Portrait of a Man as a Map of Texas

by Katherine Hoerth

You dwarf this canvas with your piney woods,

Chihuahuan desert, every bend, plateau

and gorge. A single time zone can’t contain

your multitudes. I’ll paint you piece by piece.

First I see your brow, I pencil in

a furrowing of canyons. Then, your eyes –

bluebonnets blooming evanescently

hidden in the shadow of the brim

of your cowboy hat, skyscraper shade.

I trace the highways of your veins that lead

straight to your heart. It beats like Austin jazz.

I lose myself in the tupelo forest of your chest.

I run my fingers south across your plains,

scruffed with the thorns of everything. Your hands,

impossible to draw, rest in the pockets

of your jeans – they’re clenched and open, calloused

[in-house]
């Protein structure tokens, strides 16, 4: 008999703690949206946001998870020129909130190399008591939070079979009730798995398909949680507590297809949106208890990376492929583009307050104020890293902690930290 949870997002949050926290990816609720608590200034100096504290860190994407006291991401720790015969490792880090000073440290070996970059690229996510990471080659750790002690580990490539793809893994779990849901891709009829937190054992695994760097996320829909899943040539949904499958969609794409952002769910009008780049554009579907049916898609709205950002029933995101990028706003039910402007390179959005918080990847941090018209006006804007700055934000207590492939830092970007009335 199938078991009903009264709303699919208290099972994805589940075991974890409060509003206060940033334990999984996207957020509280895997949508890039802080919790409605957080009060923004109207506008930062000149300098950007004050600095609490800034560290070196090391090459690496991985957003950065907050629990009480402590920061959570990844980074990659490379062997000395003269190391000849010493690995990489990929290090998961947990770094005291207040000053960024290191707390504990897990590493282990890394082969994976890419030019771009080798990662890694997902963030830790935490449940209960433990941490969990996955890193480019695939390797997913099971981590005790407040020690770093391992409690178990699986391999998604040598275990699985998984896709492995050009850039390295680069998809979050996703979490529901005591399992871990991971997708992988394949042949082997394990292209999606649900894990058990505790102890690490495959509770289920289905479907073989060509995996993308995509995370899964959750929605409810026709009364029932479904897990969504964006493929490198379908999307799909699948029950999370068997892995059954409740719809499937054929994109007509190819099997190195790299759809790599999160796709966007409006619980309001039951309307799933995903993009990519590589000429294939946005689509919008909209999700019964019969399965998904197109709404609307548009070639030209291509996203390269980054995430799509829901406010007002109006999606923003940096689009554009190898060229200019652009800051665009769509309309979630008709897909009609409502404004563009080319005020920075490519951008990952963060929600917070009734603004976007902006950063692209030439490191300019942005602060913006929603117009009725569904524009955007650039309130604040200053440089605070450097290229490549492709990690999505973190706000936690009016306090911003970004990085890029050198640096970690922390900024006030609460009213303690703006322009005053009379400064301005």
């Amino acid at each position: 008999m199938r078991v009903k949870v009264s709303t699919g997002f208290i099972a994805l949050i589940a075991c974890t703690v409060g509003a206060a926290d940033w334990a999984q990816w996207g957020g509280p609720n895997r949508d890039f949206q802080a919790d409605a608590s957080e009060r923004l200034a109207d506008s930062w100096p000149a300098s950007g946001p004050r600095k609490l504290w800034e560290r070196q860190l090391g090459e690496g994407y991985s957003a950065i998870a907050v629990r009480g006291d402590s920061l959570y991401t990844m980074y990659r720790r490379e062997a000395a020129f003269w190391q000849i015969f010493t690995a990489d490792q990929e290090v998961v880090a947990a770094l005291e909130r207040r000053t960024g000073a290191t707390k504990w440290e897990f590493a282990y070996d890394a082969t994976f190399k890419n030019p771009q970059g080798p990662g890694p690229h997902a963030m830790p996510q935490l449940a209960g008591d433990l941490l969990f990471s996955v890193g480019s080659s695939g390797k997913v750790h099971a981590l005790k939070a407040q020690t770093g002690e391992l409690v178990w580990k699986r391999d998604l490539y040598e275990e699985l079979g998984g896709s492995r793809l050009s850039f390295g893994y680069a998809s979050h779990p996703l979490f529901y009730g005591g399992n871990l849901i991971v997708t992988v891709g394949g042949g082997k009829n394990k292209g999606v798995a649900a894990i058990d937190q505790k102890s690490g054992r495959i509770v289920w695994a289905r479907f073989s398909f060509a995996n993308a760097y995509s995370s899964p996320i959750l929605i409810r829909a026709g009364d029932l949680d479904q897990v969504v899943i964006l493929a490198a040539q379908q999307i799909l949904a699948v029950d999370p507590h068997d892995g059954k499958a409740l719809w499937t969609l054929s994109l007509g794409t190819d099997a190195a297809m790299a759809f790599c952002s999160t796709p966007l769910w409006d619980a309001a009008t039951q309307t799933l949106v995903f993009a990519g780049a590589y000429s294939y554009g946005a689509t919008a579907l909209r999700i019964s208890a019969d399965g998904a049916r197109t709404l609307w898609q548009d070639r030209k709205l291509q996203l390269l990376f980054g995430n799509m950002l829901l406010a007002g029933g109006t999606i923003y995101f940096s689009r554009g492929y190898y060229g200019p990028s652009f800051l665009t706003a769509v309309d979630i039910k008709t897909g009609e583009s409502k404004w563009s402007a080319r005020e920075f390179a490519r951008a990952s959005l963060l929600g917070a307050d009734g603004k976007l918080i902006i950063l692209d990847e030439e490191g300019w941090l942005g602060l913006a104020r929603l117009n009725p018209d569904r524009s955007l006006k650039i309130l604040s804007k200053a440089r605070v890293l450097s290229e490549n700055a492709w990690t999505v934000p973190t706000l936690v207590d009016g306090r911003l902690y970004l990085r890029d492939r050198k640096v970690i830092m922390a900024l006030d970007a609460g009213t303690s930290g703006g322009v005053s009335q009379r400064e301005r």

and tender all at once. I paint your mouth

with open sky. I paint your lips with sand.

I paint the foaming ocean on your tongue.

I wish I didn’t find you so damn handsome

after a rainstorm when your hard earth softens,

welcoming my roots, my naked toes.

Once, I saw the desert of your smile

bloom full and yellow, rife with marigolds.

Let me sketch that on your face. I’ll draw

a bridge across the chasm of your navel,

across the Rio Grande that rives your flesh.

Two Lovers and a Rusted Pick-up

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